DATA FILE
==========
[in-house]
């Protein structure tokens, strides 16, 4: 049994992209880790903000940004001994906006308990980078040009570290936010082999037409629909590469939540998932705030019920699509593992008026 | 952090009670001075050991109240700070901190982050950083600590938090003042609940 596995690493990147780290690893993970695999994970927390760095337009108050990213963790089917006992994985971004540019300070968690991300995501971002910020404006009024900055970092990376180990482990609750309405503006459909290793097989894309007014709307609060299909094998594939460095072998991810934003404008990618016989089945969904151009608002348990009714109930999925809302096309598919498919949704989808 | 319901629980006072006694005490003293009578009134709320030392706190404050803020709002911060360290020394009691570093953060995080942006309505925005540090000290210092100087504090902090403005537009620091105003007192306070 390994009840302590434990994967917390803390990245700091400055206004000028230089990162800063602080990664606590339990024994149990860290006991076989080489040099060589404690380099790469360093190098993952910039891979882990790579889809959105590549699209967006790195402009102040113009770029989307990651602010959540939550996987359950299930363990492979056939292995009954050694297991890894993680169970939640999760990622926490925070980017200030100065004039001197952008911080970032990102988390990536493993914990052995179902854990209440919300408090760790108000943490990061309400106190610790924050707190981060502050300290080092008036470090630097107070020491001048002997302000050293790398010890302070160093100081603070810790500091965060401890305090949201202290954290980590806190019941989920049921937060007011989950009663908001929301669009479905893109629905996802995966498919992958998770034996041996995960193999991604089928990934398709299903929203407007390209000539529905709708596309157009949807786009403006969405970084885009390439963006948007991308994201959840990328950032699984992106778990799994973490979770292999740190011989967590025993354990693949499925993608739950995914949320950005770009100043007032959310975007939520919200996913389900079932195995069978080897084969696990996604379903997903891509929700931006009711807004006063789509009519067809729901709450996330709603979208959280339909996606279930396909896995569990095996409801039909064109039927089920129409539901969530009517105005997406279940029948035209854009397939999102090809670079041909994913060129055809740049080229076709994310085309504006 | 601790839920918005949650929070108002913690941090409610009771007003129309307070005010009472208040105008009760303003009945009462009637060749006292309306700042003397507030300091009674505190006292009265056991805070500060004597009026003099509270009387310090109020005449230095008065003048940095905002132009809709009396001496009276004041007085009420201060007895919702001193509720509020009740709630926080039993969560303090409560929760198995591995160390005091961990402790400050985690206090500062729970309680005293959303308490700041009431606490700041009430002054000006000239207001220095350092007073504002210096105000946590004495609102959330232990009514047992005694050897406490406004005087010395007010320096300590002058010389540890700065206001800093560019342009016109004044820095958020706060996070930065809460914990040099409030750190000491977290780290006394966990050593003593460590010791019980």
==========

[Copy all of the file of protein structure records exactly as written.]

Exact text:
[in-house]
């Protein structure tokens, strides 16, 4: 049994992209880790903000940004001994906006308990980078040009570290936010082999037409629909590469939540998932705030019920699509593992008026 | 952090009670001075050991109240700070901190982050950083600590938090003042609940 596995690493990147780290690893993970695999994970927390760095337009108050990213963790089917006992994985971004540019300070968690991300995501971002910020404006009024900055970092990376180990482990609750309405503006459909290793097989894309007014709307609060299909094998594939460095072998991810934003404008990618016989089945969904151009608002348990009714109930999925809302096309598919498919949704989808 | 319901629980006072006694005490003293009578009134709320030392706190404050803020709002911060360290020394009691570093953060995080942006309505925005540090000290210092100087504090902090403005537009620091105003007192306070 390994009840302590434990994967917390803390990245700091400055206004000028230089990162800063602080990664606590339990024994149990860290006991076989080489040099060589404690380099790469360093190098993952910039891979882990790579889809959105590549699209967006790195402009102040113009770029989307990651602010959540939550996987359950299930363990492979056939292995009954050694297991890894993680169970939640999760990622926490925070980017200030100065004039001197952008911080970032990102988390990536493993914990052995179902854990209440919300408090760790108000943490990061309400106190610790924050707190981060502050300290080092008036470090630097107070020491001048002997302000050293790398010890302070160093100081603070810790500091965060401890305090949201202290954290980590806190019941989920049921937060007011989950009663908001929301669009479905893109629905996802995966498919992958998770034996041996995960193999991604089928990934398709299903929203407007390209000539529905709708596309157009949807786009403006969405970084885009390439963006948007991308994201959840990328950032699984992106778990799994973490979770292999740190011989967590025993354990693949499925993608739950995914949320950005770009100043007032959310975007939520919200996913389900079932195995069978080897084969696990996604379903997903891509929700931006009711807004006063789509009519067809729901709450996330709603979208959280339909996606279930396909896995569990095996409801039909064109039927089920129409539901969530009517105005997406279940029948035209854009397939999102090809670079041909994913060129055809740049080229076709994310085309504006 | 601790839920918005949650929070108002913690941090409610009771007003129309307070005010009472208040105008009760303003009945009462009637060749006292309306700042003397507030300091009674505190006292009265056991805070500060004597009026003099509270009387310090109020005449230095008065003048940095905002132009809709009396001496009276004041007085009420201060007895919702001193509720509020009740709630926080039993969560303090409560929760198995591995160390005091961990402790400050985690206090500062729970309680005293959303308490700041009431606490700041009430002054000006000239207001220095350092007073504002210096105000946590004495609102959330232990009514047992005694050897406490406004005087010395007010320096300590002058010389540890700065206001800093560019342009016109004044820095958020706060996070930065809460914990040099409030750190000491977290780290006394966990050593003593460590010791019980």